We’ve just published the second article in our rolling release of Volume 2. The piece is by Richard Firth-Godbehere (Queen Mary University of London) and considers how Thomas Wright’s 1604 work, The Passions of the Minde in Generall, might have fitted into his overall mission as an English Catholic preacher, particularly when read via Wright’s understanding of Thomas Aquinas’s passion of fuga seu abominatio.
Now, in this guest post, Richard shares his experience on the trail of an elusive early modern concept of disgust.
My article comes out of the research for my thesis, Understanding the Opposite of Desire: A Prehistory of Disgust 1598-1762. My overall work involves a linguistic dissection of the ways people tried to grapple with the idea that desire has an opposite, and the many ways those who tried to understand the passions described it. Succinctly put, the seventeenth and eighteenth centuries saw English thinkers round on five keywords: abomination, aversion, eschewing, horror, and disgust. Each of these is an opposite of desire, but each has its own baggage, its own history and its own usages in a variety of discourses. As my article outlines, ‘abomination’ was often associated with a religious discourse. To feel abomination was to feel something towards that which God would reject: sin. Disgust, however became associated with another type of desire, the opposite of the desire for moral and material beauty, and in the early to mid-seventeenth century became a sort of anti-aesthetic sentiment through the British Taste school of Joseph Addison, David Hume, Lord Kames and so on.
My interest began, as often things do, with my love life. My wife, I am sure she doesn’t mind me saying, use to suffer from Emetophobia: fear of vomiting. Central to this particular phobia is a strong sense of disgust and sympathetic magic, coupled with an aversion to certain situations. As a mature student just beginning to become interested in the history of emotions, disgust became a focus, but when I attempted to find it in the historical record before about 1750 it, to my shock, wasn’t, quite, there. This is not to say a feeling we might call revulsion wasn’t there, just that the concept or idea of disgust itself was half-formed. It relied on secondary vocabulary and inference: words such as ‘vile’ and ‘loathsome’ were used. These described how revulsion felt or what was revolting to a degree, but not what revulsion was. My search for a disgust concept prior to c.1750 took me back to Middle English in the fourteenth century; to early uses of abomination alongside the fantastic word ‘wlotsomnes’: the best pre-c.1750 candidate for what we now understand of disgust. This word and the concept it signified was lost, and in its place a struggle raged in medieval thought for what was only ever called the opposite of desire. Aquinas claimed it had no name, while described it as a sort of fearful hatred, or fear, or hatred, or neither; it was rather unclear and confusing.
What was clear is that our feelings of repulsion and revulsion aren’t as simple as the English word ‘disgust’ paints them to be. Not everything we are repulsed by disgusts us, and not everything disgusting is repulsive. We can be repelled from venturing outside by a raging storm, while disgust can hold a strange fascination, even humour, through the scatological and our fascination with deformity. The Hebrews and Greeks knew this well. When St Jerome translated the Bible, he imposed upon over half a dozen words with subtly different meanings the word ‘abominatio’. This ranged from a word for the abomination of rotting meat to a word for the abomination of using more than one type of weight in trade. This was the source of the medieval and early modern historians’ confusion. A concept as clear as mud in the Vulgate; it flitted between that which is utterly vile and that which is merely a nuisance. Aristotle and Plato weren’t much more help, describing these feelings simply as ‘aversions’, the only clear example of which being the aversion amongst Greek philosophers from being specific about what aversions were. All that could be said for sure is that these things are the opposite of what we desire and so that is pretty much anybody said about them, until the seventeenth century.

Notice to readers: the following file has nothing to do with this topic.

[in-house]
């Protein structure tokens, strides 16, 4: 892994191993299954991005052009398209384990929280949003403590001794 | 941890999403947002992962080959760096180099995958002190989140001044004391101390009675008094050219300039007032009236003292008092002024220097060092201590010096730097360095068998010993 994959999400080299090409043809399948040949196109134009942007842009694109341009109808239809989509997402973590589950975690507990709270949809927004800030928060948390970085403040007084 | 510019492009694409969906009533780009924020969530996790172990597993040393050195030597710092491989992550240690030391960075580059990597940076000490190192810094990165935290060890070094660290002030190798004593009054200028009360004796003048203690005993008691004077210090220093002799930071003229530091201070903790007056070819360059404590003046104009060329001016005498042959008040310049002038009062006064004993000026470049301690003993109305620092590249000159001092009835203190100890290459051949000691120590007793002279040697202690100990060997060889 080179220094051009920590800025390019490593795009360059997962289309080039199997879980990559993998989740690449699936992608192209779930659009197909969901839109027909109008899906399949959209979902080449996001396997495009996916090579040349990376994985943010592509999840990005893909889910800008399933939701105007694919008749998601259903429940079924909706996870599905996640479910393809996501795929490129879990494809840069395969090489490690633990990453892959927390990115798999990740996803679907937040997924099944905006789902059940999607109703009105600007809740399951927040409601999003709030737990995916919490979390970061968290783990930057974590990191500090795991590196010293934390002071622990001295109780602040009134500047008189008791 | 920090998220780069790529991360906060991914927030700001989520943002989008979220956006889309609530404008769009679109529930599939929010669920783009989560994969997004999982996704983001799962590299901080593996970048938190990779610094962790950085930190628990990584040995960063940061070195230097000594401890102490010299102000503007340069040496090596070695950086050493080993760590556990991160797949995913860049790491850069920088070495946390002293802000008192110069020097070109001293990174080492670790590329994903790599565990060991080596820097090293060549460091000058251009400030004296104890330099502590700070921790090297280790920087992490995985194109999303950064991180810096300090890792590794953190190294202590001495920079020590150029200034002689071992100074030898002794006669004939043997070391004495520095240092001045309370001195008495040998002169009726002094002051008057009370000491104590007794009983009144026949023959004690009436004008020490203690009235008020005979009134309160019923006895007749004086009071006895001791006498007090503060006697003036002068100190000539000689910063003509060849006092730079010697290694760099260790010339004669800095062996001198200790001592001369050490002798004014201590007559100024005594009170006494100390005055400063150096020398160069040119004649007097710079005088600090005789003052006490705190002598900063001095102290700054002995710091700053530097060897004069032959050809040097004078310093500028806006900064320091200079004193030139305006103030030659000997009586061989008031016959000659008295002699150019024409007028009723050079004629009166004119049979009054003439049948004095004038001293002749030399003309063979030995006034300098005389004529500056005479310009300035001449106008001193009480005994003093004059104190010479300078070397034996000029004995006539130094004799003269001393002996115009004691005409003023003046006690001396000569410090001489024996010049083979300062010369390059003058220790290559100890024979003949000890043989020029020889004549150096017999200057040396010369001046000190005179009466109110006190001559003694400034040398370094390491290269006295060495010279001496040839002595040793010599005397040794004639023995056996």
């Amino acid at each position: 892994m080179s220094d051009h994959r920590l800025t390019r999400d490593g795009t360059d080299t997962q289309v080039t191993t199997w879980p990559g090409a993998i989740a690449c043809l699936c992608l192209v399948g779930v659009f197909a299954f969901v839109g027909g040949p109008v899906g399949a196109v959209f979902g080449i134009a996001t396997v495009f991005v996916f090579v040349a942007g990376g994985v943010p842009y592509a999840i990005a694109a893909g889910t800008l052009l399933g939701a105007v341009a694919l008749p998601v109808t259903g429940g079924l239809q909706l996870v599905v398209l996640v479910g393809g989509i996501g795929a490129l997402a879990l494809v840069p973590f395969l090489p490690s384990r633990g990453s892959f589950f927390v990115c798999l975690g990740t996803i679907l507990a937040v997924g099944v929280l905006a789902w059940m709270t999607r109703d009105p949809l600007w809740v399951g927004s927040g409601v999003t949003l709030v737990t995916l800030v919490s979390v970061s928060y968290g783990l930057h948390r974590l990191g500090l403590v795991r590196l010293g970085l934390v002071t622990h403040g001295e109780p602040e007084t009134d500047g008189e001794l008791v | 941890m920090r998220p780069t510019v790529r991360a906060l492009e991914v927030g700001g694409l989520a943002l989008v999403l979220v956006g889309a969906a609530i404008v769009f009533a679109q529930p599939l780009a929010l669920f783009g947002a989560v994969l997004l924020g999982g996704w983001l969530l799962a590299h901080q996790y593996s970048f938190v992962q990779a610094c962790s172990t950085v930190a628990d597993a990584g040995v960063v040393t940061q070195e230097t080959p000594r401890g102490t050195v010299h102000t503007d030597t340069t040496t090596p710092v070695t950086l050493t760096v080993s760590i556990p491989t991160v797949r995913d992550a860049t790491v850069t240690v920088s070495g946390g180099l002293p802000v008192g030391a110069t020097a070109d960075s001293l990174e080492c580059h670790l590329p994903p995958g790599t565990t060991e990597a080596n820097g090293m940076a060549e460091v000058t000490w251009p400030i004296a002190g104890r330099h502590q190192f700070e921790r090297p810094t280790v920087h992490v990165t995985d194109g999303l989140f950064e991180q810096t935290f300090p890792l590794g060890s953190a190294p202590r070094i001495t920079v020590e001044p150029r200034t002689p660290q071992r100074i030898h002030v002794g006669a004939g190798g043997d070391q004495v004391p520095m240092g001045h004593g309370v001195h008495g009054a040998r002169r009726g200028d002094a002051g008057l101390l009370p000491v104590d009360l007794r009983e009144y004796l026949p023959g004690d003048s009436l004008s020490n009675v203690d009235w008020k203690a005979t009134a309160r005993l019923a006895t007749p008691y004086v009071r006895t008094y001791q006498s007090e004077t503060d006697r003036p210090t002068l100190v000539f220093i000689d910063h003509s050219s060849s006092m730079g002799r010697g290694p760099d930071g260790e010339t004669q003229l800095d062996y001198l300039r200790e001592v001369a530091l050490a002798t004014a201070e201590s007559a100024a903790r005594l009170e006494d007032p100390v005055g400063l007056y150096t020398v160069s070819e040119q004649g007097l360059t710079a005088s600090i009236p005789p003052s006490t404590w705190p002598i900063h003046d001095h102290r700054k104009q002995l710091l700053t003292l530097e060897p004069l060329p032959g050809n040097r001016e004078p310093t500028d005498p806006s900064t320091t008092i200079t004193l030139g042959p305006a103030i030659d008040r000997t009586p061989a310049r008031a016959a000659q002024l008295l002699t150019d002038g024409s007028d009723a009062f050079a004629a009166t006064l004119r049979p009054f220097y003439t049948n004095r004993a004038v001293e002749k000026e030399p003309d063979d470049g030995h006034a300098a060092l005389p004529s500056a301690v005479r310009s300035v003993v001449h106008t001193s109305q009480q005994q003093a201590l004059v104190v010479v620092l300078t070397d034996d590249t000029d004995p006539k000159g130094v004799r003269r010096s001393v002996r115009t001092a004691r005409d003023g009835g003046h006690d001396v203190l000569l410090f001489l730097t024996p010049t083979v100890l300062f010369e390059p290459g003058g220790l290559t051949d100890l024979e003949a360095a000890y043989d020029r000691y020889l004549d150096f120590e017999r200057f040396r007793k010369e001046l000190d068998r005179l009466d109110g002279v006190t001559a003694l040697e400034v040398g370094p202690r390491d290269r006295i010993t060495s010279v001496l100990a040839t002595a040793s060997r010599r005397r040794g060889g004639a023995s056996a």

This is where Thomas Wright comes in. Wright stands at the vanguard of an attempt to understand the passions in the light of the growing dissolution with the various schools of scholasticism. It is a discussion of the opposite of desire that would continue to the middle of the eighteenth century, and be touched upon by Catholics and Protestants, Hobbes and Descartes, the Cambridge Platonists, Natural Philosophers, Physicians, and the British Taste School where finally the idea of disgust as the emetic, anti-aesthetic sympathy that opposes beauty and desire, rather than just something of or in bad taste – took hold in English vocabulary. With a little help from Dr Johnsons popular dictionary.
This brings us back to Emetaphobia. Research has shown that many phobias have an element of repulsion or revulsion, often misconstrued (in my opinion) as disgust. Someone afraid of flying has a particular aversion to flying, combining claustrophobia, fear of a lack of control and other factors personal to that sufferer. Equally, an agoraphobic feels a strong sense of repulsion to open spaces, part of which is fear, part of which is something else – something not quite in our modern vocabulary. My argument is that it used to be in our vocabulary: as horror, or eschewing, or aversion, or abomination. My quest is to tease the uses of these words out to help us understand these passions as understood in the past, and these emotions as felt in the present.